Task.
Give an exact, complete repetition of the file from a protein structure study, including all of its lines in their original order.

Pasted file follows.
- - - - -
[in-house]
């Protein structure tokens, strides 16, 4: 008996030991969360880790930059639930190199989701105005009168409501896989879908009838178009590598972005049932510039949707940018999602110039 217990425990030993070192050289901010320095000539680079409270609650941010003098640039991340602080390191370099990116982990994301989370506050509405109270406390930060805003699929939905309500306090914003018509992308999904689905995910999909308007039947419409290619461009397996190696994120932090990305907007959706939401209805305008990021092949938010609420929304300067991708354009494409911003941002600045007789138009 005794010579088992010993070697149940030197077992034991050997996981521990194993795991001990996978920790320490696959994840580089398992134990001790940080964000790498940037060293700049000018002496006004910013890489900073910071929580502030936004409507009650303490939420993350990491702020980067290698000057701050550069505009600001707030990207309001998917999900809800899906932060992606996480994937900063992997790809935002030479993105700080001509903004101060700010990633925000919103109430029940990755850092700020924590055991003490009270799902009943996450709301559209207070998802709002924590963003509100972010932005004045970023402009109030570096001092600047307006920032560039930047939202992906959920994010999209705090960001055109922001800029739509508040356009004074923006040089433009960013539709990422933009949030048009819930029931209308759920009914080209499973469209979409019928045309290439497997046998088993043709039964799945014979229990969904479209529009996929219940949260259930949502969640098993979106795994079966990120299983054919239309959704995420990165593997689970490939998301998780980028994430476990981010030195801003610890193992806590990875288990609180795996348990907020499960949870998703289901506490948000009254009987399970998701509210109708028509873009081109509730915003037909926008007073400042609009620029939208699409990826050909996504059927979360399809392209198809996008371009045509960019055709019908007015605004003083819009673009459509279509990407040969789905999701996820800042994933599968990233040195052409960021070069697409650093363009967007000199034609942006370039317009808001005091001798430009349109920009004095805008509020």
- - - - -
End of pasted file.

[in-house]
């Protein structure tokens, strides 16, 4: 008996030991969360880790930059639930190199989701105005009168409501896989879908009838178009590598972005049932510039949707940018999602110039 217990425990030993070192050289901010320095000539680079409270609650941010003098640039991340602080390191370099990116982990994301989370506050509405109270406390930060805003699929939905309500306090914003018509992308999904689905995910999909308007039947419409290619461009397996190696994120932090990305907007959706939401209805305008990021092949938010609420929304300067991708354009494409911003941002600045007789138009 005794010579088992010993070697149940030197077992034991050997996981521990194993795991001990996978920790320490696959994840580089398992134990001790940080964000790498940037060293700049000018002496006004910013890489900073910071929580502030936004409507009650303490939420993350990491702020980067290698000057701050550069505009600001707030990207309001998917999900809800899906932060992606996480994937900063992997790809935002030479993105700080001509903004101060700010990633925000919103109430029940990755850092700020924590055991003490009270799902009943996450709301559209207070998802709002924590963003509100972010932005004045970023402009109030570096001092600047307006920032560039930047939202992906959920994010999209705090960001055109922001800029739509508040356009004074923006040089433009960013539709990422933009949030048009819930029931209308759920009914080209499973469209979409019928045309290439497997046998088993043709039964799945014979229990969904479209529009996929219940949260259930949502969640098993979106795994079966990120299983054919239309959704995420990165593997689970490939998301998780980028994430476990981010030195801003610890193992806590990875288990609180795996348990907020499960949870998703289901506490948000009254009987399970998701509210109708028509873009081109509730915003037909926008007073400042609009620029939208699409990826050909996504059927979360399809392209198809996008371009045509960019055709019908007015605004003083819009673009459509279509990407040969789905999701996820800042994933599968990233040195052409960021070069697409650093363009967007000199034609942006370039317009808001005091001798430009349109920009004095805008509020």